Wednesday 3 August 2011

An eminent Vatican scholar details his fears about anti-life and anti-family legal developments

Monsignor Michel Schooyans, professor emeritus of the University of Louvain, is one of the Vatican's leading philosophers and theologians. a member of the Pontifical Academy of Social Sciences and the Pontifical Academy for Life, and a Consultant of the Pontifical Council for the Family. Fr John Fleming, SPUC's bioethical consultant and also a member of the Pontifical Academy for Life, has kindly summarised (below) Mgr Schooyans' latest paper "Legal positivism and the New Evangelisation" - do read the paper in full on the SPUC website, after reading Fr Fleming's summary below.

Summary by Fr John Fleming of "Legal positivism and the New Evangelisation" by Mgr Michel Schooyans

In an important new article, the world renowned and respected scholar Monsignor Michel Schooyans provides a penetrating analysis of two conflicting notions of human rights and their implications for contemporary society

These two notions, one “realist” and the other “positivist”, he describes with extraordinary clarity.

The realist notion is one based upon our prior acceptance of the objective reality of things and, in this case, human beings. Accepting this reality we then begin to make sense of what a human being is, and what a human being is for. We recognise the reality that human being has inherent dignity and inherent rights, that is a dignity and set of rights which derive from and are in accordance with the reality of what a human being is. The Universal Declaration of Human Rights is a contemporary example of this tradition.

Human rights need to be articulated in law, positive law. That is to say, the prior recognition of human rights conditions the positive law. Laws are enacted to protect human rights, thereby setting limits on human behaviour.

The positivist notion rests upon the idea that beyond words there is no knowable reality. Reality is what the law says it is. Positive law describes the rights we have and who has them. Any reference to real human beings and inherent rights is relegated to the sphere of metaphysics and therefore the unknowable. The jurist can only concern himself with legal rules which have been enacted by the legislator. All of those things said to exist prior to the written law are to be disregarded. So it is that the right to life, “pivotal to the realist tradition, is increasingly under threat from positive laws”.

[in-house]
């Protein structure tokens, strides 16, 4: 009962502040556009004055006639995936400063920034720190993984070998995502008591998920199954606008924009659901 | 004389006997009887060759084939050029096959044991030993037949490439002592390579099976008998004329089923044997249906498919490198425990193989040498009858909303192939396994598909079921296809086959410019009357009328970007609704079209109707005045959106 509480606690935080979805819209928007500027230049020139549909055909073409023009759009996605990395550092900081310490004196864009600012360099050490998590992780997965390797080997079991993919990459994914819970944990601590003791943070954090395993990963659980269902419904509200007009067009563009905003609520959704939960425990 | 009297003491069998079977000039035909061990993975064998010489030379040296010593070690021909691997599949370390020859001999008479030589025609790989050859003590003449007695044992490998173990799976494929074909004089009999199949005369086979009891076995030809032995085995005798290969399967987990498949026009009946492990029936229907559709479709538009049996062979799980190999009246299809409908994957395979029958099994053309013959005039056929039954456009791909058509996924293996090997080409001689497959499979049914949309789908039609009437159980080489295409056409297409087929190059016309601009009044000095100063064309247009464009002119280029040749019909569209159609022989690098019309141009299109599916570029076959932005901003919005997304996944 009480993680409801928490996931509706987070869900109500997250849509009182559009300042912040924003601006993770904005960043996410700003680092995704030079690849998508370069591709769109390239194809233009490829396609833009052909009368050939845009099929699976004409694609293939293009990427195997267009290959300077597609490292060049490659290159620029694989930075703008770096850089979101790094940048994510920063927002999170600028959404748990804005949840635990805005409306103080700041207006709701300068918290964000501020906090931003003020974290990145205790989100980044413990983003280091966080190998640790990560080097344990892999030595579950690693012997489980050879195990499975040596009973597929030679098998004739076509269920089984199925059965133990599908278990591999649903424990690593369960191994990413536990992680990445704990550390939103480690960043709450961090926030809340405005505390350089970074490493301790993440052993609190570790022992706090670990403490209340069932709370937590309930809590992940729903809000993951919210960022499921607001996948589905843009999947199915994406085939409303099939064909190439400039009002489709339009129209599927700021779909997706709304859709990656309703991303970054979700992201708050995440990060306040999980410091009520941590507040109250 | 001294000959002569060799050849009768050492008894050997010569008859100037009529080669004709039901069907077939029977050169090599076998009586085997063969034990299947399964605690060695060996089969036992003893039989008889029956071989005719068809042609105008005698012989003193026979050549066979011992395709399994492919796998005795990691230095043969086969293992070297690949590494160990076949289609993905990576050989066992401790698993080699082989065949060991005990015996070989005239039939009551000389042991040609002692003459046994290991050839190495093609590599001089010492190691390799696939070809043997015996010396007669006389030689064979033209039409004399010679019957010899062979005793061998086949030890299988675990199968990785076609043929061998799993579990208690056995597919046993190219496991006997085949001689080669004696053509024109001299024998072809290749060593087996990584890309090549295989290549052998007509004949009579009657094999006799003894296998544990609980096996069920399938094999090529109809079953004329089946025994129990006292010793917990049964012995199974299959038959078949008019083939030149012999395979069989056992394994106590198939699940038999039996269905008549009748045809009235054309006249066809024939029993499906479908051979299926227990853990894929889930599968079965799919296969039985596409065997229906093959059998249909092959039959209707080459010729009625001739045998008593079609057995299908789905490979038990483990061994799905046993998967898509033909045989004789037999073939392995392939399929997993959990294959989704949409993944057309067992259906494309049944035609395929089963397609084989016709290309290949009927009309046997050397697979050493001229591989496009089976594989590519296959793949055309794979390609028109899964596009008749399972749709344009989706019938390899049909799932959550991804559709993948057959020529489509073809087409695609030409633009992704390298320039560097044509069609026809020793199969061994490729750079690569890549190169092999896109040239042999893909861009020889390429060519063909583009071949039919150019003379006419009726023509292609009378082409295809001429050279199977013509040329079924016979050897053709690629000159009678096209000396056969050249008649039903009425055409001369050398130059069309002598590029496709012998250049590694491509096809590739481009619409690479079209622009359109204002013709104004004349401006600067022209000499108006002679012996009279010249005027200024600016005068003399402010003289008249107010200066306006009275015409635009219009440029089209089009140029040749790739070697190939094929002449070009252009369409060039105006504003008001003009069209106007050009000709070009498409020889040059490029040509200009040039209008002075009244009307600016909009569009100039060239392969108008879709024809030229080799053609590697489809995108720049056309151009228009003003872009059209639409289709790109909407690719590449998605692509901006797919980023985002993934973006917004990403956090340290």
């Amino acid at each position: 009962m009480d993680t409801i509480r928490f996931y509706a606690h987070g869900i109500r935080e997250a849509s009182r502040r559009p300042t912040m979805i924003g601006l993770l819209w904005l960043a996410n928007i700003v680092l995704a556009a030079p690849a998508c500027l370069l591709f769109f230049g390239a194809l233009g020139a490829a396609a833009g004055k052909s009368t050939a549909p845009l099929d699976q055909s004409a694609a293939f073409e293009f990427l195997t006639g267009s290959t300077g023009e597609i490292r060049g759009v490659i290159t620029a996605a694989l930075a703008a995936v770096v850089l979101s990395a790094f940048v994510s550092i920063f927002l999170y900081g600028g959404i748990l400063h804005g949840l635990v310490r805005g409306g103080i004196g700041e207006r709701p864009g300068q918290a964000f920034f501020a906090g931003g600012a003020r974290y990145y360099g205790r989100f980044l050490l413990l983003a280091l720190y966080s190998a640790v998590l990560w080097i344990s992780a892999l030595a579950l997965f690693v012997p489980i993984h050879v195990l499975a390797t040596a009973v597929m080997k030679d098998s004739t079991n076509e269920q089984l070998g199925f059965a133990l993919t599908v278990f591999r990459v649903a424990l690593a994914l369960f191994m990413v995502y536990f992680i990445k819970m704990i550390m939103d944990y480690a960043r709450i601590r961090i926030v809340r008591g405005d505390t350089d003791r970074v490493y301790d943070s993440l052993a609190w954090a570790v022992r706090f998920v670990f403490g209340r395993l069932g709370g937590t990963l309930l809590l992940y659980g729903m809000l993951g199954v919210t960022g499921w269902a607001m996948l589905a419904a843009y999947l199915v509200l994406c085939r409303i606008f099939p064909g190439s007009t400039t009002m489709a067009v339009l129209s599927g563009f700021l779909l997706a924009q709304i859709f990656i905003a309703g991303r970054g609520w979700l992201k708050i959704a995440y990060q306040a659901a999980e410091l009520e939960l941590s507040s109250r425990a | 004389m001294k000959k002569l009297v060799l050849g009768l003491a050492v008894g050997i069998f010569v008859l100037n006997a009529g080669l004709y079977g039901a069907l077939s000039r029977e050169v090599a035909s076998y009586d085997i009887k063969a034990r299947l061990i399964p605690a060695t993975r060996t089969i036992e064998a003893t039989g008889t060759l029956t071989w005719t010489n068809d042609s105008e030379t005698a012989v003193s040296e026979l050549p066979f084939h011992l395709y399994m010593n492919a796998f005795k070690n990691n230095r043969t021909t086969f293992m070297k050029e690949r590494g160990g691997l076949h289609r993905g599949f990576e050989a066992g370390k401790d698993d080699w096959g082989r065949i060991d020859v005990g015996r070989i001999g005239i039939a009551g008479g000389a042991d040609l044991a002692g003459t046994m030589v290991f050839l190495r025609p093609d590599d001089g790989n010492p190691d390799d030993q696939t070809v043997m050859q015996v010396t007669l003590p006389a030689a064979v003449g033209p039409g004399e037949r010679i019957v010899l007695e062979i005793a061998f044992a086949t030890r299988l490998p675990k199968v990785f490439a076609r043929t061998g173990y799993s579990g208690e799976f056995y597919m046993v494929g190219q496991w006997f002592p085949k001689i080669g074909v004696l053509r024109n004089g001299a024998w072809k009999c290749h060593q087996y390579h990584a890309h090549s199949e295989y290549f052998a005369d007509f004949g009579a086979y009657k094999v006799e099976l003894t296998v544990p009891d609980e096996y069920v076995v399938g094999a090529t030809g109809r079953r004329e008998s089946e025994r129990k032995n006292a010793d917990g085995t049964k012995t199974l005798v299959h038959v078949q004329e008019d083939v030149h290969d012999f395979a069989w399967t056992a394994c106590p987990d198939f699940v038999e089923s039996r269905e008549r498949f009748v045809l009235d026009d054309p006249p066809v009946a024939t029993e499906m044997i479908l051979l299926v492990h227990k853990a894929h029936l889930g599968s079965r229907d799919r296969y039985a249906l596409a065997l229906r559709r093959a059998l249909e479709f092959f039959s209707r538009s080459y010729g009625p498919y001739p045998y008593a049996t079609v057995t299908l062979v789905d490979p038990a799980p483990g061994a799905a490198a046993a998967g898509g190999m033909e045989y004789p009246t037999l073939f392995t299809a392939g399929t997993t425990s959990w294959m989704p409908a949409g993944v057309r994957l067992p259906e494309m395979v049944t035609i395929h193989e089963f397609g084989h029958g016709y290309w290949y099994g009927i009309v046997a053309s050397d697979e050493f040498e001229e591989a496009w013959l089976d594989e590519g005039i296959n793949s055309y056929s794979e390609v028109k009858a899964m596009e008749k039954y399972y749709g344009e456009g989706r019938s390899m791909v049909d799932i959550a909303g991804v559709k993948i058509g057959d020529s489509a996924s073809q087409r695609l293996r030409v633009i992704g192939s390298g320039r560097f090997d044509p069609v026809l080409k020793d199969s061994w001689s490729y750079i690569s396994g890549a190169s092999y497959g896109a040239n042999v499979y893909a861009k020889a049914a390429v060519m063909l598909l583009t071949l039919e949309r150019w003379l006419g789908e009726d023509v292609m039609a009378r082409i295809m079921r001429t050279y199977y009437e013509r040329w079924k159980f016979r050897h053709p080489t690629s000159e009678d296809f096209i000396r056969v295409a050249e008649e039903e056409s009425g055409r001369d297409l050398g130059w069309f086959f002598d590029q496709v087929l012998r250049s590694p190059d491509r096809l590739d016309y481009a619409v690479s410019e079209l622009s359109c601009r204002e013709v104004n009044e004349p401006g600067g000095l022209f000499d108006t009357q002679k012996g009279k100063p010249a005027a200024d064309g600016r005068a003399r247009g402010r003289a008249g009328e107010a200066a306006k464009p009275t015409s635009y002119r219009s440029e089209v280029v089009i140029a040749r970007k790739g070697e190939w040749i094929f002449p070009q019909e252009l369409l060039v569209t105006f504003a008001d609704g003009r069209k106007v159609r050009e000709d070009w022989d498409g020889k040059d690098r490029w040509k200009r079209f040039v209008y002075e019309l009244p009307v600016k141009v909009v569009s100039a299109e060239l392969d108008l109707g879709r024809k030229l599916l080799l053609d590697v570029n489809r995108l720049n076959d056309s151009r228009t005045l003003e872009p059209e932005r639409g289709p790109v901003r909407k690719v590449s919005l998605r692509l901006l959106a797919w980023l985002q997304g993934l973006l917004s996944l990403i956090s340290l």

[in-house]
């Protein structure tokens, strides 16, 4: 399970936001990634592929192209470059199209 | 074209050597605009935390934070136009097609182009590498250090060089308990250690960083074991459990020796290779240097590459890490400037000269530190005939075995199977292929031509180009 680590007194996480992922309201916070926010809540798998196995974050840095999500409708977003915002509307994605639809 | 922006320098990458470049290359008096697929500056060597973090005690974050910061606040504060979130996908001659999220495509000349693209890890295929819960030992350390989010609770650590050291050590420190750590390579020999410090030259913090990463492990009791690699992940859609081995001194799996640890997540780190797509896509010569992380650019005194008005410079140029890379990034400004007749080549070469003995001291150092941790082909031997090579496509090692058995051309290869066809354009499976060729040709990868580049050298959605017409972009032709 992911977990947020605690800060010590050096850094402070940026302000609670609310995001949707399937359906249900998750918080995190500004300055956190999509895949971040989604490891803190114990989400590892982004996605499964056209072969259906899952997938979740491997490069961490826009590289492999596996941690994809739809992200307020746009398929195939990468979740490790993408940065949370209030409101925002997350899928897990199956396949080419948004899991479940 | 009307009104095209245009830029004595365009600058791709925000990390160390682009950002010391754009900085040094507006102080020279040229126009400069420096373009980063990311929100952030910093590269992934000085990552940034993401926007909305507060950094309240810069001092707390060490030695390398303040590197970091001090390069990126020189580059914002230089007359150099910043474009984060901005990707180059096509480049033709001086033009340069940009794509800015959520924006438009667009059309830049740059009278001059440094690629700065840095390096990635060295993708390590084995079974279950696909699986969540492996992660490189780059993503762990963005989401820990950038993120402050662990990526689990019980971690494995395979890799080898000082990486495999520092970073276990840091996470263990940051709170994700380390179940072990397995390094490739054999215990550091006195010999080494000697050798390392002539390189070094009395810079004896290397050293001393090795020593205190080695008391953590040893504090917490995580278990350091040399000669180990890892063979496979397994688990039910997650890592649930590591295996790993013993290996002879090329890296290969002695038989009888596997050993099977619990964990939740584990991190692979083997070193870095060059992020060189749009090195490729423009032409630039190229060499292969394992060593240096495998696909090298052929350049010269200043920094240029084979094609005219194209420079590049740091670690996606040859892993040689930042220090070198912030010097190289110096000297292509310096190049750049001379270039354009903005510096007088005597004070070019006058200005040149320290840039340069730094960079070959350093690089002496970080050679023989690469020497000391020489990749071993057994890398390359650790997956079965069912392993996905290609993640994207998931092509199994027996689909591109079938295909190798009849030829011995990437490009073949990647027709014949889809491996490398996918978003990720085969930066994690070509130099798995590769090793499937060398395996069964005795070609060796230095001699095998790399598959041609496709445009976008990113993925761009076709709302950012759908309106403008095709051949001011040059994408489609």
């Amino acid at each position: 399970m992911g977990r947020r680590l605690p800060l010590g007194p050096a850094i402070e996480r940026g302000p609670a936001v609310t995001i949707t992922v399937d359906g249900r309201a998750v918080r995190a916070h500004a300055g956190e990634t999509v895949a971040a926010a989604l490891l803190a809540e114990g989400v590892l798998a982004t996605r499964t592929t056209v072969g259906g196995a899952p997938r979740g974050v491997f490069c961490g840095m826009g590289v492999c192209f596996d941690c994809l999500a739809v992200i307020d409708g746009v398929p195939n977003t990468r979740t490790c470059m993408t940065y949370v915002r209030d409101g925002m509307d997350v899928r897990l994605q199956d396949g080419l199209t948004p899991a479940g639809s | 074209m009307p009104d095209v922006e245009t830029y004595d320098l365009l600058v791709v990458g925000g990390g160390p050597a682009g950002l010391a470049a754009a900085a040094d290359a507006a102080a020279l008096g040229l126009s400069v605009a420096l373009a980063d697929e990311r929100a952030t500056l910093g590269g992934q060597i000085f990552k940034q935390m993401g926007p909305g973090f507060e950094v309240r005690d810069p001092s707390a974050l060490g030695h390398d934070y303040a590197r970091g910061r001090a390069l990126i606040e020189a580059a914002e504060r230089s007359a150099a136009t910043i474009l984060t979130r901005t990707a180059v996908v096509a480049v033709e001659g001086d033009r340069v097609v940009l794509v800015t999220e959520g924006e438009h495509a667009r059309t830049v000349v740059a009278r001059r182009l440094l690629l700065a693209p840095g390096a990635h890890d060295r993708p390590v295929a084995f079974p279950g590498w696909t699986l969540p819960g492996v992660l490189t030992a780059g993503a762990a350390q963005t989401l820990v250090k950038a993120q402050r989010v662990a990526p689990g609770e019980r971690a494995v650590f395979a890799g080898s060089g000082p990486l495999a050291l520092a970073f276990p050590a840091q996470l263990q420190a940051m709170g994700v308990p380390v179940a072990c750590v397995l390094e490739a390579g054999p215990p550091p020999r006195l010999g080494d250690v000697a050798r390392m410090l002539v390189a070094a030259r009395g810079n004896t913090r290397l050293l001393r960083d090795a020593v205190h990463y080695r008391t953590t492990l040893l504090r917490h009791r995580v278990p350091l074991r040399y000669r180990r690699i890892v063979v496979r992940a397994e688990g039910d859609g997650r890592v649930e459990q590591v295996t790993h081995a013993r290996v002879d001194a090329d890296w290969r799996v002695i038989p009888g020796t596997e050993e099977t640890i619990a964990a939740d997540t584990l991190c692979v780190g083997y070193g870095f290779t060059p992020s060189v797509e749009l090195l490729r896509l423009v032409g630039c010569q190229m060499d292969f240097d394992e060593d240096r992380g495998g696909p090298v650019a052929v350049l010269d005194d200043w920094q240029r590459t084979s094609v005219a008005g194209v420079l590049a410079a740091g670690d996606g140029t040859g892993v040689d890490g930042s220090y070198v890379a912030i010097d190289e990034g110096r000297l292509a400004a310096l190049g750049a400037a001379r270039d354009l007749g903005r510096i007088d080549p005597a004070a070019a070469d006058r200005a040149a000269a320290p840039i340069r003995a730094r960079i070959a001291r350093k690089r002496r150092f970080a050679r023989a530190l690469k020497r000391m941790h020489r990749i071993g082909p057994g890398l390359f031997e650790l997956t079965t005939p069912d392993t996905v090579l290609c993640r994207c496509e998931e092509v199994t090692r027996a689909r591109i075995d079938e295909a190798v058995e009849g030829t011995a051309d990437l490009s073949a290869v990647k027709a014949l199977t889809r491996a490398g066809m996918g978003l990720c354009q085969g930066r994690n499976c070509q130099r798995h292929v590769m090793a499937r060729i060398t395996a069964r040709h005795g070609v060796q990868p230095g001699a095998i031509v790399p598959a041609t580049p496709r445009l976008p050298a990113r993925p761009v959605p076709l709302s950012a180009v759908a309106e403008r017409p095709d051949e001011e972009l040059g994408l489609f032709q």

There are two types of positive law, says Monsignor Schooyans. The first, inspired by realism, protects inherent human rights. The second, inspired by positivism, supplants the recognition of inherent human rights with the proclamation by law of what rights are and even who is to be granted rights.

For the positivist tradition, where human rights are concerned there needs to be a supreme law maker. The 'rule of law' in this tradition is an expression of the will of the legislator, unfettered by the recognition of any prior 'metaphysical' rights. As the major theoretician of legal positivism, Hans Kelsen, puts it:
"In terms of judicial science, the law established by the Nazi regime is the law. We may deplore this, but we cannot deny it is a law. The law of the Soviet Union is law! We may abhor this, as we hold a poisonous snake in horror, but we cannot deny it exists, which means it is valid."
Monsignor Schooyans goes on to argue that
"we are currently witnessing a demonstrable attempt at systematic deconstruction of the realist notion of human rights."
The main players here are the United Nations and the European Union. They present themselves as the
“guarantors of the ‘supreme rule’”.
What Monsignor Schooyans is saying is that the 1948 Universal Declaration of Human Rights is being interpreted through the prism of positivism, such that words are emptied of objective meaning and are now used to mean whatever the positivist wants them to mean. So it is that the word 'marriage' is now expanded to include homosexual and lesbian unions, together with homosexual parenthood.

Even more disturbingly, Monsignor Schooyans says this:
"Respect for life, in particular a suffering or declining life, also forms part of the realist tradition. It is in the name of this tradition that crimes against humanity, generally declared indefensible, have been condemned. Now, respect for life has become more flexible and we are witnessing the emergence of 'new human rights', which legalise euthanasia, previously condemned at Nuremberg, and abortion."
Monsignor Schooyans concludes with a further analysis of the way in which positivistic influences are leaching into the Church through certain moralists:
"Shaken from the outside by the forces of evil and from the inside by convulsions whose magnitude is downplayed, the Church, today, as yesterday, has to breathe life into the embers, revive the Word of love, rekindle the fire which the Lord entrusted to it to inflame the world."
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